Treasury Secretary Steven Mnuchin, right, denied the U.S. had been left outside the consensus on all matters taken up at the Whistler meeting.
Treasury Secretary Steven Mnuchin, right, denied the U.S. had been left outside the consensus on all matters taken up at the Whistler meeting. PHOTO: BEN NELMS/REUTERS

Mr. Mnuchin denied the U.S. was left outside the consensus on all matters, and insisted Washington is playing a central role in the group: “I don’t think in any way the U.S. is abandoning its leadership in the global economy,” Mr. Mnuchin said.

“These are our most important allies,” Mr. Mnuchin said. “We’ve had longstanding relationships with all these countries that are very important across all different aspects.”

The meeting in this mountain resort town in British Columbia was designed for ministerial-level representatives of each country’s government to set a common agenda ahead of the heads of state meeting next week.

And yet, in session after session, Mr. Mnuchin bore the brunt of criticism for the Trump administration’s unilateral move to impose tariffs on the other members of the G-7.

“We can say the U.S. went into the tariff issue alone and they remain alone around the table,” said Mário Centeno, the Portuguese finance minister who participates at the G-7 by virtue of being the president of the Eurogroup, the association of eurozone finance ministers, in an interview.


G7 countries condemn US in rebuke over tariffs

June 3, 2018
Bitter rift in democratic alliance follows escalating tensions over Trump trade policies

No automatic alt text available.

Sam Fleming in Washington

America’s G7 allies on Saturday condemned Donald Trump’s decision to hit his trading partners with tariffs on steel and aluminium in a remarkable public rebuke of the group’s most powerful member following days of escalating tensions over trade.
A so-called chair’s summary released by G7 host nation Canada after meetings of finance ministers and central bankers on Saturday called for decisive action to address the tariffs in a forthcoming gathering of the group’s leaders.

Many ministers attending the G7 meetings in Whistler highlighted the “negative impact of unilateral trade actions by the United States,” the statement said. “Concerns were expressed that the tariffs imposed by the United States on its friends and allies, on the grounds of national security, undermine open trade and confidence in the global economy.”

It is rare to see such a bitter rift in the G7, a group of democracies that traces its roots back to the 1970s – much less open criticism by its membership of the US, which normally is a leading force in guiding its agenda. But Mr Trump’s decision to pursue protectionist measures against countries that count themselves as America’s closest economic and military partners has infuriated and alarmed politicians in other capitals.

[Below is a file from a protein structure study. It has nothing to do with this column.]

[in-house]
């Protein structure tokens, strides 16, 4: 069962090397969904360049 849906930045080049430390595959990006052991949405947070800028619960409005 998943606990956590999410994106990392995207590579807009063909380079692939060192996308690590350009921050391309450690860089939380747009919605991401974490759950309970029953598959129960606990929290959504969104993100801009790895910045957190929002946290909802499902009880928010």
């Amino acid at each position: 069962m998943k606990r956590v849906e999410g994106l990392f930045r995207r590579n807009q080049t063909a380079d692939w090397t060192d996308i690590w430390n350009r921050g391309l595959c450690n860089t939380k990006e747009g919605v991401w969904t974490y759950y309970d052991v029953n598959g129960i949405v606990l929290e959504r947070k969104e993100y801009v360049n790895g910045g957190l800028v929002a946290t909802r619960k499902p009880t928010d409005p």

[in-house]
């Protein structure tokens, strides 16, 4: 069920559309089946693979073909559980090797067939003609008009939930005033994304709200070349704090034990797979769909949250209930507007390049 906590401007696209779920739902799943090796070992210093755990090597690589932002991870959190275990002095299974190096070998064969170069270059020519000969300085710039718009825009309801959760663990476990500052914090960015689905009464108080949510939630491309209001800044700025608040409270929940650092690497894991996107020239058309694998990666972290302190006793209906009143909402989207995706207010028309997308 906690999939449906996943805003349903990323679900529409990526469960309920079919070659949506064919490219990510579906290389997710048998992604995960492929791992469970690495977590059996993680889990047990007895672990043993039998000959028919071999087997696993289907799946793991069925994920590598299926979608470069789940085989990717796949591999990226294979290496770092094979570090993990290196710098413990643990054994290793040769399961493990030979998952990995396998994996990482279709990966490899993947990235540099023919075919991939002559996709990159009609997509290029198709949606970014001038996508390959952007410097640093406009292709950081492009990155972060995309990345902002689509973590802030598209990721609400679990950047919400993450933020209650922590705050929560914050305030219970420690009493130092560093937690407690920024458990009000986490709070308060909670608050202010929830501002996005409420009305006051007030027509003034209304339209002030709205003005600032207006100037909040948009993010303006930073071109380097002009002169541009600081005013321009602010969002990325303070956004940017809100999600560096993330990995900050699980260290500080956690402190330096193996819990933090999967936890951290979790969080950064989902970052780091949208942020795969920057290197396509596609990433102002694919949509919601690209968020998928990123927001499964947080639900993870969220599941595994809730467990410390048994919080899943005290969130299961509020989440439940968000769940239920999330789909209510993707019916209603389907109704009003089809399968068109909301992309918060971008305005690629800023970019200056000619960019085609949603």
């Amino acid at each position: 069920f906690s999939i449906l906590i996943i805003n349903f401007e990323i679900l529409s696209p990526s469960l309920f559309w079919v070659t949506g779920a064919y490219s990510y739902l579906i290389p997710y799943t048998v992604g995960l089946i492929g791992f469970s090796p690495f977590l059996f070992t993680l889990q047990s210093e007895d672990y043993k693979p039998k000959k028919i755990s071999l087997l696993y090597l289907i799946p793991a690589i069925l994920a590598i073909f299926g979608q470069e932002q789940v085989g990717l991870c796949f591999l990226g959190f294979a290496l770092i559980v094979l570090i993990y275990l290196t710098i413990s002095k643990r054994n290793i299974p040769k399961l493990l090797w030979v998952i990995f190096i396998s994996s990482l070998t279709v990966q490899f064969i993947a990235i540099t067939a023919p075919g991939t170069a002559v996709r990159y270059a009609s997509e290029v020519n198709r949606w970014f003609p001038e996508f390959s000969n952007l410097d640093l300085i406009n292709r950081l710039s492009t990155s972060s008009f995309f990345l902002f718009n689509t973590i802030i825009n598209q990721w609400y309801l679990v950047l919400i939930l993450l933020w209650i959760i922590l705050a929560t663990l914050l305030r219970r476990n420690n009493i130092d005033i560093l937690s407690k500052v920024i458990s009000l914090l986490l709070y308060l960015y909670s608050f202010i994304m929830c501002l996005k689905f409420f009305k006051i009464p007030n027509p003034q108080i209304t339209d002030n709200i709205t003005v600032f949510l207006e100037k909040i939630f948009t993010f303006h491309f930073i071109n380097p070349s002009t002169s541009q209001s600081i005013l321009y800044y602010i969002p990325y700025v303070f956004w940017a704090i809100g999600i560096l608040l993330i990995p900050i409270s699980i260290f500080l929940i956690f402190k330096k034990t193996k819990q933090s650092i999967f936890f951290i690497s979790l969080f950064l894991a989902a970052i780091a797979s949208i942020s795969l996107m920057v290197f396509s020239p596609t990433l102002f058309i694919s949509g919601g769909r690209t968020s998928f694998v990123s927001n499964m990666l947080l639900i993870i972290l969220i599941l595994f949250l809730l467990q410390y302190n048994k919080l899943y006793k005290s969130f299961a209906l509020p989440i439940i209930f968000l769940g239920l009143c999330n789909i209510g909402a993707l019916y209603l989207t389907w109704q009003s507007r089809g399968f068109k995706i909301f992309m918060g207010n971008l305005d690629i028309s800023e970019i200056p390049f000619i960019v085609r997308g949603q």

“Unfortunately the actions of the United States this week risk undermining the very values that traditionally have bound us together,” said Canada’s finance minister Bill Morneau in a statement.

The public criticism of the US in Whistler further raises the stakes ahead of a summit of leaders including Mr Trump next week in Charlevoix. It comes as leading US partners including Canada and the EU prepare retaliatory measures following America’s decision to impose tariffs on steel and aluminium imports.

Mr Morneau told reporters following the meetings that there had been consensus outside the US that the Trump administration’s actions were “destructive to our ability to get things done”. US treasury secretary Steven Mnuchin had been asked to convey the “regret and disappointment” felt by G7 partners to the president, he said.

Mr Mnuchin acknowledged the sentiments expressed by America’s partners but insisted after the gathering that the US was not abdicating its position at the helm of the world economy. “I don’t think in any way the US is abandoning its leadership in the global economy – quite the contrary,” he said in a press conference, citing the strength of the recent recovery following Republican-led tax cuts in December.